Tenant Rights

HOW TO PROTECT YOUR RIGHTS AS A TENANT

DOCUMENT YOUR TRANSACTIONS WITH YOUR LANDLORD
– Make sure any agreement you reach with your landlord is accurately set forth in writing, including any later promises of repairs or changes in the conditions.
– Don’t pay rent in cash. A landlord cannot require you to pay in cash unless you bounce a check.
– Take photos of the condition of a rental unit when you first occupy it, and prepare a written inventory so that you can prove its move-in condition if there is a later dispute, for example over refunding a security deposit.
– Keep these documents and photographs, along with canceled checks and receipts, in a safe place so you can locate them when you need them.
– Make sure you know the correct address and telephone number of the property manager who controls the premises.
– If you request repairs or changes, put it in writing with proof of delivery. Keep a log or calendar of all verbal communications with the landlord or property manager.
IF YOU ARE ASKED TO SIGN A RENTAL AGREEMENT OR LEASE, READ IT CAREFULLY SO THAT YOU WON’T BE SURPRISED LATER
– If the landlord negotiates in Spanish, Chinese, Vietnamese or Tagalog, the lease or other rental documents must be in that language, unless you provide your own adult interpreter at the time of negotiations.
– Even if it is a pre-printed form, be sure there are no illegal provisions such as,
– automatic forfeiture of security deposit
“penalties” for late payment of rent which are not related to the landlord’s actual expenses for the late payment
– waiver of the landlord’s legal obligations such as the duty to make repairs or the duty to give proper notice.
And make sure you understand provisions such as, Limitations on the right to have guests or pets, or to sublet
YOU ARE ENTITLED TO PROPER NOTICE OF CHANGES IN MONTHLY RENTAL AGREEMENTS, INCLUDING INCREASES IN RENT
– Notice must be in writing and must be properly served 30 days in advance if you pay rent on a monthly basis.
– The notice must be personally handed to you, or
– Sent to you by certified mail, or
– Placed on your door with a separate copy mailed to your address
– If a rent increase amounts to more than 10% in a twelve-month period, you are entitled to 60 days advance notice.

YOU HAVE A RIGHT TO PRIVACY
-Unless you give your express permission, a landlord or property manager can enter your unit in a non-emergency situation only during normal business hours and only after giving at least a 24 hour written notice, with an explanation of the reason for the entry.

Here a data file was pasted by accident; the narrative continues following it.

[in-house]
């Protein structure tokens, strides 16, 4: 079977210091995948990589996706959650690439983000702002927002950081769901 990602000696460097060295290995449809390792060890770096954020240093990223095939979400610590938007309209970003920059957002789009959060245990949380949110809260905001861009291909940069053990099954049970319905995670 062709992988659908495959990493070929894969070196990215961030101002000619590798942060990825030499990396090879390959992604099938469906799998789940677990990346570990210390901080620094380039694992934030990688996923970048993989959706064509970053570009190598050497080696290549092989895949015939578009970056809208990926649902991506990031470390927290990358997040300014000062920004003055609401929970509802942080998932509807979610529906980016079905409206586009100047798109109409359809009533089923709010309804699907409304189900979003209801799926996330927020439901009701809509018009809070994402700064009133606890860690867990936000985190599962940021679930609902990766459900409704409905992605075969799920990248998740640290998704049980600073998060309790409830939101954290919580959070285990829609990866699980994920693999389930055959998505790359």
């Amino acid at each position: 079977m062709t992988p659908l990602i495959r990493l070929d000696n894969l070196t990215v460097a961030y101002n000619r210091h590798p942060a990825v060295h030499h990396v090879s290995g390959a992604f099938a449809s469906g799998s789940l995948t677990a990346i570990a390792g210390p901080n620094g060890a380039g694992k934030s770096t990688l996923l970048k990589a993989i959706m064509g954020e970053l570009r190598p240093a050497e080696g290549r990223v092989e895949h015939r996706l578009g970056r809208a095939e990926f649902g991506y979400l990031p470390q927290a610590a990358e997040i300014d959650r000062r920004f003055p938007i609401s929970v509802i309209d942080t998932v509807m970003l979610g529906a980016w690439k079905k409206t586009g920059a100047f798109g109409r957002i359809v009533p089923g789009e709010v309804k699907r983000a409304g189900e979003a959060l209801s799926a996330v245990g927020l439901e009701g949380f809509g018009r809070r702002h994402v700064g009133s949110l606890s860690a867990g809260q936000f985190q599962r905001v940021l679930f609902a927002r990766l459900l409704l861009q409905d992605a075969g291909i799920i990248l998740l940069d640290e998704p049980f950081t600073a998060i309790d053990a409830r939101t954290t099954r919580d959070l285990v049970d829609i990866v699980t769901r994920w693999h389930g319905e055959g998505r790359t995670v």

– Even with proper notice, the landlord or property manager can enter only for certain limited reasons, which are to make repairs, assess damage or show the property to prospective new tenants or purchasers.
– Entry is permitted without your permission and without notice, ONLY in a genuine emergency.
YOU HAVE A RIGHT TO LIVE IN PREMISES, WHICH AFFORD THE BASIC ELEMENTS OF HABITABILITY
– Your premises must provide basic elements of proper plumbing, heating, lighting, hot and cold water, sanitation and weather protection, as well as safe stairs and walkways, and deadbolts on entry doors. If the problem constitutes a substantial health or safety hazard, contact the local code enforcement office for an inspection.
– If any of these elements are missing, you may have certain remedies such as the right to “repair and deduct”, but only after documented notice to the landlord with an opportunity for him to correct the problem, or a citation from code enforcement.
GET PROPER ADVICE BEFORE TAKING ANY DRASTIC ACTION
– Before breaking a lease or withholding rent for repairs or taking any other action that could lead to a serious dispute, make sure you understand the applicable rules. You can contact an agency such as our office, or an attorney, or you can read one of the self-help legal advice books. The rules in these situations are very specific and must be followed to avoid exposing yourself to legal claims from the landlord.
– If you are served with a notice of eviction or some type of legal documents, obtain advice immediately. The time limits in these situations are very strict. You could lose your opportunity to defend yourself if you fail to act immediately.
WHEN VACATING THE PREMISES,
– You are entitled to a joint walk-through with your landlord 2 weeks before you vacate and to receive a list of any defects that might affect your deposit.
– You are entitled to have your deposit returned within 21 days, with an itemized list of any amounts withheld. Receipts or other documentation must be attached if the deduction exceeds $125.
– You are not required to pay for cleaning as long as you left the premises in the same condition of cleanliness as when you moved in, unless the rental agreement specifies professional cleaning.
– You are not responsible for ordinary wear-and-tear of items such as carpets.
– In order to prove the condition of the unit at the time you leave, have your landlord perform a final walk-through with you. If that’s not possible, take photos of the condition at the time you move out.
For Assistance Call Stanislaus County Mediation Center
209-236-1577
Stanislaus County Mediation Center offers neutral counseling and dispute resolution services, but not legal advice or representation.

 

How to Protect your Rights as a Tenant – Spanish